Two rocks above and to the right of the second sedimentary rock we looked at, there is a large, bluish-gray, triangular-shaped rock (like a triangle with the points cut off), which is a fine specimen of a mudstone (a simple sedimentary rock which was laid down here millions of years ago), which has been subjected to substantial heat and pressure over a long period of time. If you were to microscopically compare the difference between this “metamudstone” to a sample of the sedimentary mudstone, you would see distinct differences. Just how much of a difference would depend on how much temperature and pressure, hydrothermal alteration, and perhaps other processes the original rock had been subjected to. This rock has been changed, but not greatly so. Indeed, if the temperature and pressure it had been subjected to were much higher, it would be called by another name, and would look like (and probably be composed of) a much different rock.
So, are you now able to venture forth and break down every rock you see from now to the end of your life into the one of the three basic categories? Probably not, but you are at the point where you can appreciate the following:
“To ask an intelligent question, you need to know at least 75% of the answer.” We’re probably not up to 75% yet, but we’re definitely getting there.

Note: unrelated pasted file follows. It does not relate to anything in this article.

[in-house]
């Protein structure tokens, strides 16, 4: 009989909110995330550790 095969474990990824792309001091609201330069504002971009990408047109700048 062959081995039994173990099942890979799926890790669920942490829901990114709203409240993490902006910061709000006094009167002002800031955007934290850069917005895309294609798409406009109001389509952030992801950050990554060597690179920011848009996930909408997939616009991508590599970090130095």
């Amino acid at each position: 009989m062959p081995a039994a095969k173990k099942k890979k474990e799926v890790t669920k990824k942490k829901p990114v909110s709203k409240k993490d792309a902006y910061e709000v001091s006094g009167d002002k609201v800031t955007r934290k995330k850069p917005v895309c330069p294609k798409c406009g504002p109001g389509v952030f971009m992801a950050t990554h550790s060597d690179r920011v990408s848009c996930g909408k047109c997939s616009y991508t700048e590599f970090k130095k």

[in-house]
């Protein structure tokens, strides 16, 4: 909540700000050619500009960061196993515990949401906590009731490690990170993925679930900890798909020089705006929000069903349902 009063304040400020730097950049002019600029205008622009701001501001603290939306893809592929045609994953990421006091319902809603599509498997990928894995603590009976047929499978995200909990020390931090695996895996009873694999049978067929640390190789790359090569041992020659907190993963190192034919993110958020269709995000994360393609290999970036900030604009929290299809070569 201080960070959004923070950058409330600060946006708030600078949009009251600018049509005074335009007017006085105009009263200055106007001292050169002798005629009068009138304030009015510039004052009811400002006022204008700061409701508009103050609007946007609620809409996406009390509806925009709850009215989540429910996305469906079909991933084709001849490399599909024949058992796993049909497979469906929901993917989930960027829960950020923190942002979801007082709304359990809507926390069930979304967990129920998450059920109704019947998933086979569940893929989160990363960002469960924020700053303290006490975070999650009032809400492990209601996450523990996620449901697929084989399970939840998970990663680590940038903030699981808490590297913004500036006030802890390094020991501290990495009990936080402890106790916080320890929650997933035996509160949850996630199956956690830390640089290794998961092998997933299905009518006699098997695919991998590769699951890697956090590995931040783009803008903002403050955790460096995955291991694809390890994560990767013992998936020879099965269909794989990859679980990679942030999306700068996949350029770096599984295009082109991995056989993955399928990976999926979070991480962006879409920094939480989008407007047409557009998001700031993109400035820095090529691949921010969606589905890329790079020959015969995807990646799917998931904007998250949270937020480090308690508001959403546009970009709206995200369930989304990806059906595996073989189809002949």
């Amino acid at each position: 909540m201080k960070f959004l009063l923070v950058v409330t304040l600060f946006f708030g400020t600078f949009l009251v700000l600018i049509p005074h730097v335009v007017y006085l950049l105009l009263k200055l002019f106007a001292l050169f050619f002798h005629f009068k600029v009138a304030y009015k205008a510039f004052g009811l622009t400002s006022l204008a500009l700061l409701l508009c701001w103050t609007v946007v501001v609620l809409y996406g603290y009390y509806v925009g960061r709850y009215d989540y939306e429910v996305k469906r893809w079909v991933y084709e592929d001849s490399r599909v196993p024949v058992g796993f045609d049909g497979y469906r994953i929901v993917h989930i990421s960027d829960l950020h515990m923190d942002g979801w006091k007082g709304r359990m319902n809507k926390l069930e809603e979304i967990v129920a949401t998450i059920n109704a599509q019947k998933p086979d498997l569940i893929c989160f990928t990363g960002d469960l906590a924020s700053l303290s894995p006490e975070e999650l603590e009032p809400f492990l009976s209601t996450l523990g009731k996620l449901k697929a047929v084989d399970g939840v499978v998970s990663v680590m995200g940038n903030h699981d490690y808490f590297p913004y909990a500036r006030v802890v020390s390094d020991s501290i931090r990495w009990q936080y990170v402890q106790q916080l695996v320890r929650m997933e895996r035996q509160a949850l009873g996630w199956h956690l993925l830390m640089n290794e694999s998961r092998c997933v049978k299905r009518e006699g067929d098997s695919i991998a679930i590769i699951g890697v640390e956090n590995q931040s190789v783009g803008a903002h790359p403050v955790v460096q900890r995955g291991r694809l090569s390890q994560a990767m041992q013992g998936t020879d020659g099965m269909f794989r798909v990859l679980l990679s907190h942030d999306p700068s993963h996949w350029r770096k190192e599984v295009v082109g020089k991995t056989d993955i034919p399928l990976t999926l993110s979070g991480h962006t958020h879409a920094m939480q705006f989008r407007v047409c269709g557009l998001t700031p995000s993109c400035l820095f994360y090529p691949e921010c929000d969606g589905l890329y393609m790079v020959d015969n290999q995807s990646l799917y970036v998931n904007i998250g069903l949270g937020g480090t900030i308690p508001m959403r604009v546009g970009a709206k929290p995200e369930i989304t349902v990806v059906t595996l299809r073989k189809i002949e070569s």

To see other EarthCaches in the Gold Hill series, go here.
To receive credit for this EarthCache, please send me an e-mail with the following information:
Make the first line: “Gold Hill: Classifying Rocks”
How many were in your party?
1. Look for another example of a sedimentary rock in the wall. Describe the following:
Describe the rock, including color, your estimate of the size of the sedimentary grains in the rock, and how hard you think the rock is (please don’t bang on the rock! – just scrape it with your fingernail).
What are the visual differences between this rock and the first sedimentary rock described in the text above?
2. Look for a rock that has a lot of variation in its color. Such a rock is probably a metamorphic rock, changed by hydrothermal alteration. Describe the rock you have selected, including colors, apparent hardness/softness, and solidity (i.e., does it look like it’s about to fall apart, or is it quite solid?
3. Post a photo of you and your party with the wall behind you.
The author thanks Vivian Hopkins, Vice President, The Historic Gold Hill and Mines Foundation, Inc., and Chair of the Foundation's History Committee. She has been a tour guide, source of knowledge, and careful fact checker for the author.